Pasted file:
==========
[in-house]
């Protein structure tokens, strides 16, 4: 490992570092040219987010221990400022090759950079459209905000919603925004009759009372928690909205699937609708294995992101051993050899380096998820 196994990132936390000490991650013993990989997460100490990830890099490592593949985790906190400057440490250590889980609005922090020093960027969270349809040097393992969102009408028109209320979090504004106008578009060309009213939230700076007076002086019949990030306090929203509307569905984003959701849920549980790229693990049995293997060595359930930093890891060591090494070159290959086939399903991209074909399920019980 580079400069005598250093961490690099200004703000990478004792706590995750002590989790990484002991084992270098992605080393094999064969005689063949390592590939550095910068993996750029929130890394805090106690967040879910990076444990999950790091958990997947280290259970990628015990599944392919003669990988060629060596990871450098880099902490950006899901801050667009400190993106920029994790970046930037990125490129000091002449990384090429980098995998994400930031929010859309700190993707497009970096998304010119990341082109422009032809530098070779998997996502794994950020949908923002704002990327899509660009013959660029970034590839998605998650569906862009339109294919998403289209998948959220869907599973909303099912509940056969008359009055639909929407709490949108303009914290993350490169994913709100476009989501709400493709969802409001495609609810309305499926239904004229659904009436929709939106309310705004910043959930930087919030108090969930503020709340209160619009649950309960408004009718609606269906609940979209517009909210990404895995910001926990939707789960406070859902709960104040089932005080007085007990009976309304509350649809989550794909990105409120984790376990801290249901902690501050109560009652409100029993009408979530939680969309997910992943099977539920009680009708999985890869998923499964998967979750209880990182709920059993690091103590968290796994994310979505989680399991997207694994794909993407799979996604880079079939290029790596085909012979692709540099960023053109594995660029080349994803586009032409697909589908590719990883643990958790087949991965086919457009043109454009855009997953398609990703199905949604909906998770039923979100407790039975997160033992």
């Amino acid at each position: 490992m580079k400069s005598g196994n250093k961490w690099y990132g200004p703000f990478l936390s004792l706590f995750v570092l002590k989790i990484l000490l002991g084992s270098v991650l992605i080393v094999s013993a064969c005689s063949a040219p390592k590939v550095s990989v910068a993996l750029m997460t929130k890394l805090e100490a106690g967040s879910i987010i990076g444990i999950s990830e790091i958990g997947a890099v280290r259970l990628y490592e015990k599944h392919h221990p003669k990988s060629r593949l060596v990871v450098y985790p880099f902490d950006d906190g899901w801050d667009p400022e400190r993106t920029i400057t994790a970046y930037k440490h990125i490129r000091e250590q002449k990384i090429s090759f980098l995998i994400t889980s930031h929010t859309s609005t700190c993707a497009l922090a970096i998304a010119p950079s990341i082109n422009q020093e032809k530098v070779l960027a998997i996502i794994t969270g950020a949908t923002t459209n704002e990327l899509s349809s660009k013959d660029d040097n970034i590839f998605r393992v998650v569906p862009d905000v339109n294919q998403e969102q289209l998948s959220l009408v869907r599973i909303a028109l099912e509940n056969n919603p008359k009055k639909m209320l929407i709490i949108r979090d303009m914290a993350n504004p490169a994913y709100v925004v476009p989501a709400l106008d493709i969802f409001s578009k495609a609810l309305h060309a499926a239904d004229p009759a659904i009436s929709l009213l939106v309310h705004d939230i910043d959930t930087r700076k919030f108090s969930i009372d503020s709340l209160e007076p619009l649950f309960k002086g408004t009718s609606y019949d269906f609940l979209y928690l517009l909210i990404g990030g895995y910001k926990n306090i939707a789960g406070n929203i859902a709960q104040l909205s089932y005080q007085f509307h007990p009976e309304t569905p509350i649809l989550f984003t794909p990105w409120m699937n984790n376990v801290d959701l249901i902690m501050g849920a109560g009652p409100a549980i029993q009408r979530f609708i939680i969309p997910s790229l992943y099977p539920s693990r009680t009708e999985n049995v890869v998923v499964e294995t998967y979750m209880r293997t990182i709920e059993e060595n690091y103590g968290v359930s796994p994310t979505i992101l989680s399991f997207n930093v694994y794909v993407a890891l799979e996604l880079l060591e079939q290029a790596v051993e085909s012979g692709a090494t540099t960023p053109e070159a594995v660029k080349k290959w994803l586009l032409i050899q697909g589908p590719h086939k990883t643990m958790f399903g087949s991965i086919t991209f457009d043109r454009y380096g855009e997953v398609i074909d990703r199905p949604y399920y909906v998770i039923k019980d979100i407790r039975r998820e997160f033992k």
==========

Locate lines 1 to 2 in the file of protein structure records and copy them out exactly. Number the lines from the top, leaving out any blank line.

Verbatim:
[in-house]
């Protein structure tokens, strides 16, 4: 490992570092040219987010221990400022090759950079459209905000919603925004009759009372928690909205699937609708294995992101051993050899380096998820 196994990132936390000490991650013993990989997460100490990830890099490592593949985790906190400057440490250590889980609005922090020093960027969270349809040097393992969102009408028109209320979090504004106008578009060309009213939230700076007076002086019949990030306090929203509307569905984003959701849920549980790229693990049995293997060595359930930093890891060591090494070159290959086939399903991209074909399920019980 580079400069005598250093961490690099200004703000990478004792706590995750002590989790990484002991084992270098992605080393094999064969005689063949390592590939550095910068993996750029929130890394805090106690967040879910990076444990999950790091958990997947280290259970990628015990599944392919003669990988060629060596990871450098880099902490950006899901801050667009400190993106920029994790970046930037990125490129000091002449990384090429980098995998994400930031929010859309700190993707497009970096998304010119990341082109422009032809530098070779998997996502794994950020949908923002704002990327899509660009013959660029970034590839998605998650569906862009339109294919998403289209998948959220869907599973909303099912509940056969008359009055639909929407709490949108303009914290993350490169994913709100476009989501709400493709969802409001495609609810309305499926239904004229659904009436929709939106309310705004910043959930930087919030108090969930503020709340209160619009649950309960408004009718609606269906609940979209517009909210990404895995910001926990939707789960406070859902709960104040089932005080007085007990009976309304509350649809989550794909990105409120984790376990801290249901902690501050109560009652409100029993009408979530939680969309997910992943099977539920009680009708999985890869998923499964998967979750209880990182709920059993690091103590968290796994994310979505989680399991997207694994794909993407799979996604880079079939290029790596085909012979692709540099960023053109594995660029080349994803586009032409697909589908590719990883643990958790087949991965086919457009043109454009855009997953398609990703199905949604909906998770039923979100407790039975997160033992």